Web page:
Commuters could face further disruption on Tuesday as torrential rain continues to lash the country.
Weather warnings remain in place for much of the day, with forecasters predicting parts of the UK could be inundated with more than 100mm of rain this week.
On Monday evening, heavy flooding in Kent closed all lines through Orpington railway station for several hours, while police shut a section of the M25 overnight after discovering two sinkholes on the central reservation.
Kent Police's Roads Policing Unit tweeted: "M25 jct 4-5 closed as a result of a single vehicle RTC which in turn has lead to the discovery of 2 sinkholes in the central Reservation."
The motorway was closed in both directions and Highways England warned it was expected to remain shut throughout Tuesday morning's rush hour.
North-eastern parts of England and the Midlands are expected to bear the brunt of the downpours on Tuesday, with a yellow warning in place until midnight.
Some areas set to see up to 60mm of rain, particularly over the first half of the day, according to the Met Office.
Another warning covers Devon and Somerset, where similar conditions are expected.
The Environment Agency has issued three flood warnings in south-east England, for the River Wandle at Morden, south London, the Emm Brook at Wokingham and Ravensbourne at Bromley.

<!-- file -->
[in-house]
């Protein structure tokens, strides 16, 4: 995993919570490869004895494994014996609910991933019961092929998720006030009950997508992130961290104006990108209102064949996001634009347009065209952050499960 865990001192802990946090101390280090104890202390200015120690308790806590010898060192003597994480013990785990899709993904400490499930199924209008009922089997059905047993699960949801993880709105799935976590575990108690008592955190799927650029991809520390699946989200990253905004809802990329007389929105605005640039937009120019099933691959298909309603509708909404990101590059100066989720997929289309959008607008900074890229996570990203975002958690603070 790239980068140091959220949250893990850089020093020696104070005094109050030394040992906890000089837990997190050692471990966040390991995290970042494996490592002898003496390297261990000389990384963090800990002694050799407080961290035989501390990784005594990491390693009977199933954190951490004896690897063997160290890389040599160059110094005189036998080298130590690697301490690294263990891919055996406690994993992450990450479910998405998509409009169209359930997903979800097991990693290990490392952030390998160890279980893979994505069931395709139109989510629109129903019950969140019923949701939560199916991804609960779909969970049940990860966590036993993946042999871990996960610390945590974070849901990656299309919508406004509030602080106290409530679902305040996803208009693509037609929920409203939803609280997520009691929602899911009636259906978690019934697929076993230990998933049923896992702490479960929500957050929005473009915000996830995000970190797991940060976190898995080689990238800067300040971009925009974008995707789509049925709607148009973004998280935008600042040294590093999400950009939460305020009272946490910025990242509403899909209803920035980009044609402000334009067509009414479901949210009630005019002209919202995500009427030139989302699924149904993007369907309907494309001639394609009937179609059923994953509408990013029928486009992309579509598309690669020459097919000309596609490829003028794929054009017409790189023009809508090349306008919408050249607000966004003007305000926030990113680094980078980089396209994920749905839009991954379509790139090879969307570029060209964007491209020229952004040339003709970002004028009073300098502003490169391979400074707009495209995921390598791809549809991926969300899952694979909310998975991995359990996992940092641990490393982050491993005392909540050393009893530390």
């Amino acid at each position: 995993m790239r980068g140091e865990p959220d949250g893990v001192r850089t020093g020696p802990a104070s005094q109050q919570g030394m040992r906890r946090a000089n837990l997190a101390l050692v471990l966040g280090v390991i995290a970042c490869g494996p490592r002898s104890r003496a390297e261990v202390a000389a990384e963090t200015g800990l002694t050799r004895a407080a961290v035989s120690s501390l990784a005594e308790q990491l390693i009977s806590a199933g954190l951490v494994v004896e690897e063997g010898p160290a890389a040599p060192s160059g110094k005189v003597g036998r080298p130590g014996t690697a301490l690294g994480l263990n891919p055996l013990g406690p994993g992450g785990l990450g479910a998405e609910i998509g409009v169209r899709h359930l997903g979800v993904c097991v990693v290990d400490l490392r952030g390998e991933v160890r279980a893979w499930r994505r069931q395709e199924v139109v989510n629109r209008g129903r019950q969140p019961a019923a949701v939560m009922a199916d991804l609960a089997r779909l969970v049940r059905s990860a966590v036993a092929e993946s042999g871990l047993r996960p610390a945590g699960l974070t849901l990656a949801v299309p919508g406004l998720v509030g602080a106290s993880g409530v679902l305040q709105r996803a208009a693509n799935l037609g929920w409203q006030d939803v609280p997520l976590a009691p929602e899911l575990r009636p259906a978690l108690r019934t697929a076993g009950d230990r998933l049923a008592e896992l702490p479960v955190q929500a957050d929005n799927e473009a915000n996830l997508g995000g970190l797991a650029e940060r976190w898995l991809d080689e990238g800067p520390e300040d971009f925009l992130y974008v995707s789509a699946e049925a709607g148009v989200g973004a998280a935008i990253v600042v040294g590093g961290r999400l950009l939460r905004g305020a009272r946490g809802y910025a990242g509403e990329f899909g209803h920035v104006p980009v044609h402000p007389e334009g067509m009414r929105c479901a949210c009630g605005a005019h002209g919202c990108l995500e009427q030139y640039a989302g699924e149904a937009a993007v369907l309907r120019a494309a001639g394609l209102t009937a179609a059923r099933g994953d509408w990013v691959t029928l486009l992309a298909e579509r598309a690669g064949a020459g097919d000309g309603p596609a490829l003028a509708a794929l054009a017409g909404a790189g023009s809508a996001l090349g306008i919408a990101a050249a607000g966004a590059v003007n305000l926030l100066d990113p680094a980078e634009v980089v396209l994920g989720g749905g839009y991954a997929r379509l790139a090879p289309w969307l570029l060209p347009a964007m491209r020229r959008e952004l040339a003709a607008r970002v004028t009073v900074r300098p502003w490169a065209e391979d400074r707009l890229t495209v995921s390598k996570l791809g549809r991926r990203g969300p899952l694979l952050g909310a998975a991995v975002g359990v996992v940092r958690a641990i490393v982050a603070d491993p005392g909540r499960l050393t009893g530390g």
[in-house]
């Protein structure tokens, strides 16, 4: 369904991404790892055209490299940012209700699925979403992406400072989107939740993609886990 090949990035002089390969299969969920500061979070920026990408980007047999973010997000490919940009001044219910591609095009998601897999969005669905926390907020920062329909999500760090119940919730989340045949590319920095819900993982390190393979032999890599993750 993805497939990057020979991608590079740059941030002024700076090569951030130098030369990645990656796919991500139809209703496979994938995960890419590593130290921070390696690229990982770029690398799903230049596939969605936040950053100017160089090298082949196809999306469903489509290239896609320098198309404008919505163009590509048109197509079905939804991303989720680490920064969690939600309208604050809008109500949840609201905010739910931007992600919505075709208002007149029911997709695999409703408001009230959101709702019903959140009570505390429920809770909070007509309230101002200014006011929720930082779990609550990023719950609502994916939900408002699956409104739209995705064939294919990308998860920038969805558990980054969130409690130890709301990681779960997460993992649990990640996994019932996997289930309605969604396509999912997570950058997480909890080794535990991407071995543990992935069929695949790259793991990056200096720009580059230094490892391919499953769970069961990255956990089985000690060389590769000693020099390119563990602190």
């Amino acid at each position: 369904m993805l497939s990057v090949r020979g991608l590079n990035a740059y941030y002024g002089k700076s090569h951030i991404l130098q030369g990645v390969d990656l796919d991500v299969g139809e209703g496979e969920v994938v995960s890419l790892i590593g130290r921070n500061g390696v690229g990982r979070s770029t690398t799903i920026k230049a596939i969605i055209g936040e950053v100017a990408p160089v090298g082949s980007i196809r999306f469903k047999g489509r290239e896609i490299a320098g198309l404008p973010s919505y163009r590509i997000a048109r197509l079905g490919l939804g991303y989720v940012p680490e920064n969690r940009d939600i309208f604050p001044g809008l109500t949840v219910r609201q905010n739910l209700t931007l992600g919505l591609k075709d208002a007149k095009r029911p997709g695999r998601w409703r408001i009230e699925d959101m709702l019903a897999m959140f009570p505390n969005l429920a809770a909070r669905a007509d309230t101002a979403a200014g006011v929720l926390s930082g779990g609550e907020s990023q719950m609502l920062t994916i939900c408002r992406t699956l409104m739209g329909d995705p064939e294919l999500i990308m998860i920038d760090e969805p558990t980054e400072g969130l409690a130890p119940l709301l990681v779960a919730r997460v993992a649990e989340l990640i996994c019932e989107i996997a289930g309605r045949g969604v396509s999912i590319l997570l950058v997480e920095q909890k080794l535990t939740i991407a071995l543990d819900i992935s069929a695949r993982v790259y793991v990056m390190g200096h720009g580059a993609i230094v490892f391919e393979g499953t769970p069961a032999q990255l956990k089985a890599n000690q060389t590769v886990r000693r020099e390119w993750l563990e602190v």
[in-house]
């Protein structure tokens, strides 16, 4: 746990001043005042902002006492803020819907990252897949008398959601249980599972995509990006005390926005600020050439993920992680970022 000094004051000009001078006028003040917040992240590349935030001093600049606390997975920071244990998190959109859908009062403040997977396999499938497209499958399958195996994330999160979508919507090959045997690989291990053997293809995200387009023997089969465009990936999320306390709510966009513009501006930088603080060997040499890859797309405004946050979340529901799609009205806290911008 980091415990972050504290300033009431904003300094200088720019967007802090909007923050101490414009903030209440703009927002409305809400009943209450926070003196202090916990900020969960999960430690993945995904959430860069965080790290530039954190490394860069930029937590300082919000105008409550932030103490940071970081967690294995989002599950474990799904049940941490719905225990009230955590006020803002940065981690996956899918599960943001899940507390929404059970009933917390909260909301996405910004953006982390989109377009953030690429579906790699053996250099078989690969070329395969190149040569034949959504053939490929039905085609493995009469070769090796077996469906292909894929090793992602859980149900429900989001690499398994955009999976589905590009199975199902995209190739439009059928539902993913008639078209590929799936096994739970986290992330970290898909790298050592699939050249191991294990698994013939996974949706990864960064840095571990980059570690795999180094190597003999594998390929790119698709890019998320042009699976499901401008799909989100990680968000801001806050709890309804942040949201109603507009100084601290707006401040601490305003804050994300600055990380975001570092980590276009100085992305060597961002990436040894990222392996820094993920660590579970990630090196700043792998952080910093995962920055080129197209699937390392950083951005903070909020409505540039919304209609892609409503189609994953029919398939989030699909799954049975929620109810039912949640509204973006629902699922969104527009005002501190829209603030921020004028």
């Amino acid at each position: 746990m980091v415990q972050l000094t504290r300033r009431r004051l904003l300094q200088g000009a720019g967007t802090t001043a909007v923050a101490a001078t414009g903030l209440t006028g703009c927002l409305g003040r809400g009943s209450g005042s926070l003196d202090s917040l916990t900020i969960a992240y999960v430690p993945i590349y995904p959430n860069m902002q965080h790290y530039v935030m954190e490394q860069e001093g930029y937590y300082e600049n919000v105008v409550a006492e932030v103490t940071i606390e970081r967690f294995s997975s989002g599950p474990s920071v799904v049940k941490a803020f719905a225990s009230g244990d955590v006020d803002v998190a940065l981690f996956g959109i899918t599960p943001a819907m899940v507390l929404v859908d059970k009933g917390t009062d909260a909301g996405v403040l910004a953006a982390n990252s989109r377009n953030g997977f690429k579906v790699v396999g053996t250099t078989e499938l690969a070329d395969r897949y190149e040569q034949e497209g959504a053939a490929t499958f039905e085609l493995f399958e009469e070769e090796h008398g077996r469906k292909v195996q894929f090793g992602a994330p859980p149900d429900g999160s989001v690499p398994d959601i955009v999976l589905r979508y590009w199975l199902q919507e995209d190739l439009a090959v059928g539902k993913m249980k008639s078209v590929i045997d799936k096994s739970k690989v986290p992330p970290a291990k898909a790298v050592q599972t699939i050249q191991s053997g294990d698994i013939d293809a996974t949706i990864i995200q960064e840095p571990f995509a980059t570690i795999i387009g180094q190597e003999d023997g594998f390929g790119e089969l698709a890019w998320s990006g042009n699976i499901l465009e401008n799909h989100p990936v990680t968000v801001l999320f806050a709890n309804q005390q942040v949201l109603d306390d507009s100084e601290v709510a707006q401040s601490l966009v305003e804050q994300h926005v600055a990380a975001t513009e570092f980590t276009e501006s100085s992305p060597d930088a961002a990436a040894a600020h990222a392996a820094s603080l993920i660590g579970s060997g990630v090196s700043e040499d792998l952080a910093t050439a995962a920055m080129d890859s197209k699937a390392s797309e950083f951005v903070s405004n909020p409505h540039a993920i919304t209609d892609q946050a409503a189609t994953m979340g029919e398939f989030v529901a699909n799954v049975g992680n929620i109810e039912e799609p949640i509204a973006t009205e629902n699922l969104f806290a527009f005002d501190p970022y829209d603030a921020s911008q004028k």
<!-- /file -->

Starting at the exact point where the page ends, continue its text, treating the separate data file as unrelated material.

The agency said on its website: "River levels have risen as a result of localised thunderstorms. Flooding of property is expected imminently. Please take action."
A total of 31 flood alerts – which mean flooding is possible – are in place across the country.
On Wednesday and Thursday, some parts of the UK could be struck by 60mm to 80mm of rain, and possibly even up to 100mm.
Met Office meteorologist Alex Burkill described the figures as the "worst-case scenarios" but added that people need "to be aware that we're in for some treacherous weather".
"If you add it all up some places are likely to see over 100mm this week, which is around double the average they would get in the whole of June," he said.
Residents are being told to avoid low-lying footpaths near local watercourses and plan driving routes to avoid low-lying roads near rivers which may be flooded.